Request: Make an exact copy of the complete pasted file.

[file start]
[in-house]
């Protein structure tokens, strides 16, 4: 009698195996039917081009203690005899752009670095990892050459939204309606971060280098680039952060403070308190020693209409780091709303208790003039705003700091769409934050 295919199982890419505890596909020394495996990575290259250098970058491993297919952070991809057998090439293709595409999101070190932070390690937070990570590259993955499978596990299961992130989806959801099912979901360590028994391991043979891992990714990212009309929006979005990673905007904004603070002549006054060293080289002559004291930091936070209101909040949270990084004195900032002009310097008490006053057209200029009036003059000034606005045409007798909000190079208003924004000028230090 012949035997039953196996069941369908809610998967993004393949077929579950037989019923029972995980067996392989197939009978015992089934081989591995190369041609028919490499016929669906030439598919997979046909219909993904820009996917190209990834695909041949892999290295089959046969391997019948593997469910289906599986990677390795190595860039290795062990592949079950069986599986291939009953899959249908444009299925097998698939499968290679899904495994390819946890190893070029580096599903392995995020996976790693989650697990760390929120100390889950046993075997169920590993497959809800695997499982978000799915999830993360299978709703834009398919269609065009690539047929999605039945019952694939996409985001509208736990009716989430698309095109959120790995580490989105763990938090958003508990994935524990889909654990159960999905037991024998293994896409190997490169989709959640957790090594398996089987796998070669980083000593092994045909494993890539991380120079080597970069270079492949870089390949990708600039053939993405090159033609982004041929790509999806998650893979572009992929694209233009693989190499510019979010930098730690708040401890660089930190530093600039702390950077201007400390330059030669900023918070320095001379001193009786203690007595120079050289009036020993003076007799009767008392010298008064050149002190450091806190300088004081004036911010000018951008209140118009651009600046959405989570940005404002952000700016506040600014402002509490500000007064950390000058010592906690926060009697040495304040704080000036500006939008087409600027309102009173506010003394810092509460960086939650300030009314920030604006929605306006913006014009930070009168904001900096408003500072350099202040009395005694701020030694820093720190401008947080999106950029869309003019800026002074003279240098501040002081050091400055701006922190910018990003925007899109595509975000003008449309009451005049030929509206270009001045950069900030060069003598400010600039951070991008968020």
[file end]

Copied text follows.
[in-house]
């Protein structure tokens, strides 16, 4: 009698195996039917081009203690005899752009670095990892050459939204309606971060280098680039952060403070308190020693209409780091709303208790003039705003700091769409934050 295919199982890419505890596909020394495996990575290259250098970058491993297919952070991809057998090439293709595409999101070190932070390690937070990570590259993955499978596990299961992130989806959801099912979901360590028994391991043979891992990714990212009309929006979005990673905007904004603070002549006054060293080289002559004291930091936070209101909040949270990084004195900032002009310097008490006053057209200029009036003059000034606005045409007798909000190079208003924004000028230090 012949035997039953196996069941369908809610998967993004393949077929579950037989019923029972995980067996392989197939009978015992089934081989591995190369041609028919490499016929669906030439598919997979046909219909993904820009996917190209990834695909041949892999290295089959046969391997019948593997469910289906599986990677390795190595860039290795062990592949079950069986599986291939009953899959249908444009299925097998698939499968290679899904495994390819946890190893070029580096599903392995995020996976790693989650697990760390929120100390889950046993075997169920590993497959809800695997499982978000799915999830993360299978709703834009398919269609065009690539047929999605039945019952694939996409985001509208736990009716989430698309095109959120790995580490989105763990938090958003508990994935524990889909654990159960999905037991024998293994896409190997490169989709959640957790090594398996089987796998070669980083000593092994045909494993890539991380120079080597970069270079492949870089390949990708600039053939993405090159033609982004041929790509999806998650893979572009992929694209233009693989190499510019979010930098730690708040401890660089930190530093600039702390950077201007400390330059030669900023918070320095001379001193009786203690007595120079050289009036020993003076007799009767008392010298008064050149002190450091806190300088004081004036911010000018951008209140118009651009600046959405989570940005404002952000700016506040600014402002509490500000007064950390000058010592906690926060009697040495304040704080000036500006939008087409600027309102009173506010003394810092509460960086939650300030009314920030604006929605306006913006014009930070009168904001900096408003500072350099202040009395005694701020030694820093720190401008947080999106950029869309003019800026002074003279240098501040002081050091400055701006922190910018990003925007899109595509975000003008449309009451005049030929509206270009001045950069900030060069003598400010600039951070991008968020």